Building History – 553 Prince Avenue

The building at 553 Prince Avenue was built in 1888.
Deed Dated January 2, 1913 – Henry C. Dolittle purchased the building from Sidury Boley.
Description: of our certain lot or parcel of land with brick store in Athens Georgia situated as follows on the North side of Prince Avenue Known as the James A Harbin Store 29 feet wide and now occupied by Wheterly and Bernard. Said H.c, is to pay all of the taxes and insurance.

Deed Dated April 1, 1915 between Sidney Boley and J.C Bloomfield for 2.625.00.

Description: All that lot of land with improvements theron, situate, lying and being in said State and County and fronting for 29 feet on Prince Avenue in the City of Athens. This lot beginning at a point being the Northeast corner of the lot of Mrs. H.C. Conway on Prince Avenue and running along the pavement in an easterly direction 29 feet more or less to the property of Jas. A. Harbin; thence at right angles in a westerly direction along the lot of the said Harbin 29 feet to line of Mrs. H.C Conway

In 1968 when I was 16, I worked after school at Capital TV for 1.25-1.50 an hour (whatever the minimum wage was).Mom and Dad went to a store on Highway 41 (now Cobb Parkway) called “The House of 10,000 Picture Frames”.I don’t remember if they bought anything but my Dad, being a salesman for Lockheed, chatted up the owner, Mr. Ewing. Mr. Ewing said he was hiring and would pay me 2.00 an hour to start and 2.50 an hour when I could cut a mat. I quit my job and went to work for Ewing, I quickly got a raise to 2.50 an hour.

I graduated High School at 17 in Dec. of 1969. I then Joined the Air Force Reserves, We were still fighting in Vietnam and I did not want to get drafted. In February of 1970 I went to basic training in San Antonio (my first plane ride). I returned in March.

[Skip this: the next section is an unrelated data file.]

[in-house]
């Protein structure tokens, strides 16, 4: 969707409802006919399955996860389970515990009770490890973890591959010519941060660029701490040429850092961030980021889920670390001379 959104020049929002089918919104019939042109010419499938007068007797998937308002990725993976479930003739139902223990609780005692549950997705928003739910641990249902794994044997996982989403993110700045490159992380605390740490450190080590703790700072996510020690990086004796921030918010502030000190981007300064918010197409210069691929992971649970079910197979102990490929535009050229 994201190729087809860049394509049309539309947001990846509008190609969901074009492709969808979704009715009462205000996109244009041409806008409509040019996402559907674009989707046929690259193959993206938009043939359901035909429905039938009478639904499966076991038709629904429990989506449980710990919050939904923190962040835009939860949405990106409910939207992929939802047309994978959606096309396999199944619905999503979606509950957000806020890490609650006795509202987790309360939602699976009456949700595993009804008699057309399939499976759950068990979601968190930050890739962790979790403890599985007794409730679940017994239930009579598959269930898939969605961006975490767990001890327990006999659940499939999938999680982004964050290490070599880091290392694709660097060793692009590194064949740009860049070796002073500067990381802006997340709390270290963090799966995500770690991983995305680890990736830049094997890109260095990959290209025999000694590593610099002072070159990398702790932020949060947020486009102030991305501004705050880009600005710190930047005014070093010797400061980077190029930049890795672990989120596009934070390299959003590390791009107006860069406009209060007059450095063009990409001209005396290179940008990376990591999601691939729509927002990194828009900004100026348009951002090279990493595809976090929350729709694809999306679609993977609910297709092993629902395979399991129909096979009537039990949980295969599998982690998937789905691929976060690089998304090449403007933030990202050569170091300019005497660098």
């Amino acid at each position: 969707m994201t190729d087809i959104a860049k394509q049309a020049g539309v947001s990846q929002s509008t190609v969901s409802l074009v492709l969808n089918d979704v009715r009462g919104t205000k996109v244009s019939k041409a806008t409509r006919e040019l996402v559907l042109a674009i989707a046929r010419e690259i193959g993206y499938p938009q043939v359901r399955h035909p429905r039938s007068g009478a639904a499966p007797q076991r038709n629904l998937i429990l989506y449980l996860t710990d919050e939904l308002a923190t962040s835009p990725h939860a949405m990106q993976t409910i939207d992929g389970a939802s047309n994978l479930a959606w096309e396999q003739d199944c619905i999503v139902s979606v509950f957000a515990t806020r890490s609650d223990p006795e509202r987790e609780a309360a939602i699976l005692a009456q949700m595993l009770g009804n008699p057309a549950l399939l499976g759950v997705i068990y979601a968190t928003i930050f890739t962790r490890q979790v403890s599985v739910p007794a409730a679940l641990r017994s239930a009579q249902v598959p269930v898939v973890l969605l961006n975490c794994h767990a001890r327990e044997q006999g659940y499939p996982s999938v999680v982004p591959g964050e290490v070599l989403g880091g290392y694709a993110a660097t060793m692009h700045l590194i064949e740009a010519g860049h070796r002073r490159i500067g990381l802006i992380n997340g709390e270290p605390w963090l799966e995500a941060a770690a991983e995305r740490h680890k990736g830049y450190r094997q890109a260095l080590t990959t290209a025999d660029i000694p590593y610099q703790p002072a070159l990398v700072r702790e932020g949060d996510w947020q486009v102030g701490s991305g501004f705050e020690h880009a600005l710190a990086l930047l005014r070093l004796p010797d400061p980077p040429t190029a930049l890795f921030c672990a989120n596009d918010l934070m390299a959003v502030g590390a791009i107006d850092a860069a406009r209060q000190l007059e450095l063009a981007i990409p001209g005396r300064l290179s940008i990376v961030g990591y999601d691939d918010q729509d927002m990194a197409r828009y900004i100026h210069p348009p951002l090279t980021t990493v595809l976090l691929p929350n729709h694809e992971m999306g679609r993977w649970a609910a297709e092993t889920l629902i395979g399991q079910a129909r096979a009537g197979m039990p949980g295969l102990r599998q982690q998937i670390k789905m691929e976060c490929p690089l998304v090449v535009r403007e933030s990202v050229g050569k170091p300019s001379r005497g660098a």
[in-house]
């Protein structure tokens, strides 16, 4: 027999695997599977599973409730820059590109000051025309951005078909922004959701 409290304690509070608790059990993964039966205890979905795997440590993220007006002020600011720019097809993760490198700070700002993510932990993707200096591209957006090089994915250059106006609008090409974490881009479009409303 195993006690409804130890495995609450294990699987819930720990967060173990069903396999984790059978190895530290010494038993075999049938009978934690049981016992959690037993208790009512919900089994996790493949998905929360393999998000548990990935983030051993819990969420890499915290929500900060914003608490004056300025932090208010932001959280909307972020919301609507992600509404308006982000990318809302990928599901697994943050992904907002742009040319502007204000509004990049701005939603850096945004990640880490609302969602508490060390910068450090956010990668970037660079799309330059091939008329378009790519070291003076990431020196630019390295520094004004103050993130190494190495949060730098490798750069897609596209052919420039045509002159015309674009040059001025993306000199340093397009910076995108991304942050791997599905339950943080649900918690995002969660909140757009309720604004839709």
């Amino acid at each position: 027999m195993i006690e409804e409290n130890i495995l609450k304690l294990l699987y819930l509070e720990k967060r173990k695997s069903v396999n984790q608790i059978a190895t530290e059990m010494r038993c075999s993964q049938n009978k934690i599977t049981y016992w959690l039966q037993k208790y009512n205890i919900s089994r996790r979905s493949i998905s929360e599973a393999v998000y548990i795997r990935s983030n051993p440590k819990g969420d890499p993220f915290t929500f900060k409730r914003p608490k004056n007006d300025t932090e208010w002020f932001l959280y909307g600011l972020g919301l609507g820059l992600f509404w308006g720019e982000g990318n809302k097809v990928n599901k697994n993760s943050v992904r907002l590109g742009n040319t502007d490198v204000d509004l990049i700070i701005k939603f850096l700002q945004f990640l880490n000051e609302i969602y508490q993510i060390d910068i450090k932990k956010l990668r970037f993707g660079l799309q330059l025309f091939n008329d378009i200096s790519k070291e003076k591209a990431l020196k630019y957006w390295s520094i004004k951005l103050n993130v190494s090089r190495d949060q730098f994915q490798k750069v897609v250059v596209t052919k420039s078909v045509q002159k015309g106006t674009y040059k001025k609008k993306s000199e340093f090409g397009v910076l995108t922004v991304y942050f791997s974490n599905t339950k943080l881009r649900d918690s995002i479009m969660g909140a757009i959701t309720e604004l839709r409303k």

Soon after I returned Dad got laid off from Lockheed, no more war planes needed. He was quiet upset and did not know what to do. He found a hardware store for sale in Cumming, but that was a lot of money. I suggested starting a Frame shop, I knew how to do it. Ewing was selling franchises for $5000, it included territory, 1 month of training and a truck full of frames. Dad sold our boat, talked me into buying his cool MGB and then with whatever else he had, bought a franchise. Ewing hand wrote a Contract listing Clarke and surrounding counties as dads.

We found an old abandoned Dry cleaners building at 553 Prince Ave. It probably had not been used since the fifties. The building was covered in ivy, the roof leaked, there were huge holes in the floor, and still had some old equipment inside. It would have been condemned by today’s standards. The flooring was wood with areas cut out for machinery.

The walls where brick covered in plaster, we had to use think concrete nails to hang pictures, and often times chunks of plaster would fall out. The ceiling was tall 12 to 14 feet with fixtures hanging down by chains. There was a huge sink in the back, I can’t remember if there was a bathroom at first we at least had to replace the toilet and ad a door.

There were no interior walls, and small windows around the top, with ivy coming through them. We raked out the leaves and trash, I think the owner hauled off the machines, we patched the floor with plywood, built tables out of 2×4’s, a glass rack , and a rack for mat paper. Painted the front of the building and the inside and scrapped years of crap off of the plate glass windows.

Back then we cut glass by laying it in the frame and hand cutting the two sides that hung over. In the early days mats were just heavy paper we cut by hand using a ruler, I did not know what a real mat was. We soon learned that the Athens client did not accept paper mats. At first I would make a “thick mat” by covering a piece of chipboard with double sided tape (we had 24″ wide rolls) and then sticking colored paper on it. Then using a brand new razor blade, hand cut to size, usually several passes in the same groove.

The frames were stacked on the floor about waist high, in standard sizes, Kmart type frames. We did not have moldings, in fact we barely had a hand saw with a miter box that we could use to crudely “cut down” a frame to fit. We soon found that was also unacceptable in Athens. We just kept changing to become a real frame shop.

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